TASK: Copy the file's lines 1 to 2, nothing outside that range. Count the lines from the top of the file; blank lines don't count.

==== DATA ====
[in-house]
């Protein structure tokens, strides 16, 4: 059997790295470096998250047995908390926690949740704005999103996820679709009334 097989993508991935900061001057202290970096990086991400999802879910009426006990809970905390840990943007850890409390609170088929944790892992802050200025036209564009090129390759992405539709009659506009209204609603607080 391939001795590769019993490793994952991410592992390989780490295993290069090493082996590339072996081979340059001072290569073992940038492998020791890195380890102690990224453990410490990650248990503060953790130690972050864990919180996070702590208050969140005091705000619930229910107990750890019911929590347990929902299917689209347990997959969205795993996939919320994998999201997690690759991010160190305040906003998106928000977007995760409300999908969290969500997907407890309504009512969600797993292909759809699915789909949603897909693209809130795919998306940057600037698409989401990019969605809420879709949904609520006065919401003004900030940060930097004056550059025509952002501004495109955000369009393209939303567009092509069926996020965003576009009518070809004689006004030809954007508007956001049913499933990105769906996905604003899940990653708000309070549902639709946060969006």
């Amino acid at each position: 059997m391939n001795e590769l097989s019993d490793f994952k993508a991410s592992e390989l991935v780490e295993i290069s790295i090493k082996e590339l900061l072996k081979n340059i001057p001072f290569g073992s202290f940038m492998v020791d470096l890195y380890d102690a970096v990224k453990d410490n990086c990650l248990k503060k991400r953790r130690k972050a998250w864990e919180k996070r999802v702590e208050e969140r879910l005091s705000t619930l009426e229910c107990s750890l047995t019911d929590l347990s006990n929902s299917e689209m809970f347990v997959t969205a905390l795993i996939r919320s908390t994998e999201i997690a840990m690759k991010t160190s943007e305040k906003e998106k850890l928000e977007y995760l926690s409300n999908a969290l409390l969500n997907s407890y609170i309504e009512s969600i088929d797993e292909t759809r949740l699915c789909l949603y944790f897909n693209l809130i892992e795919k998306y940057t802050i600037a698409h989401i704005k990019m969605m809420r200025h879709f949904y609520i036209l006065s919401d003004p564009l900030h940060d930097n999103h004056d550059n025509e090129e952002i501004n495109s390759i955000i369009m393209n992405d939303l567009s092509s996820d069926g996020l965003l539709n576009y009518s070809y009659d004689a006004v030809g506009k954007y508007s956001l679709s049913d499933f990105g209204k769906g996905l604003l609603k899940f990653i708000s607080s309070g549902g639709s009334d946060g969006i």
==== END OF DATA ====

[in-house]
């Protein structure tokens, strides 16, 4: 059997790295470096998250047995908390926690949740704005999103996820679709009334 097989993508991935900061001057202290970096990086991400999802879910009426006990809970905390840990943007850890409390609170088929944790892992802050200025036209564009090129390759992405539709009659506009209204609603607080 391939001795590769019993490793994952991410592992390989780490295993290069090493082996590339072996081979340059001072290569073992940038492998020791890195380890102690990224453990410490990650248990503060953790130690972050864990919180996070702590208050969140005091705000619930229910107990750890019911929590347990929902299917689209347990997959969205795993996939919320994998999201997690690759991010160190305040906003998106928000977007995760409300999908969290969500997907407890309504009512969600797993292909759809699915789909949603897909693209809130795919998306940057600037698409989401990019969605809420879709949904609520006065919401003004900030940060930097004056550059025509952002501004495109955000369009393209939303567009092509069926996020965003576009009518070809004689006004030809954007508007956001049913499933990105769906996905604003899940990653708000309070549902639709946060969006």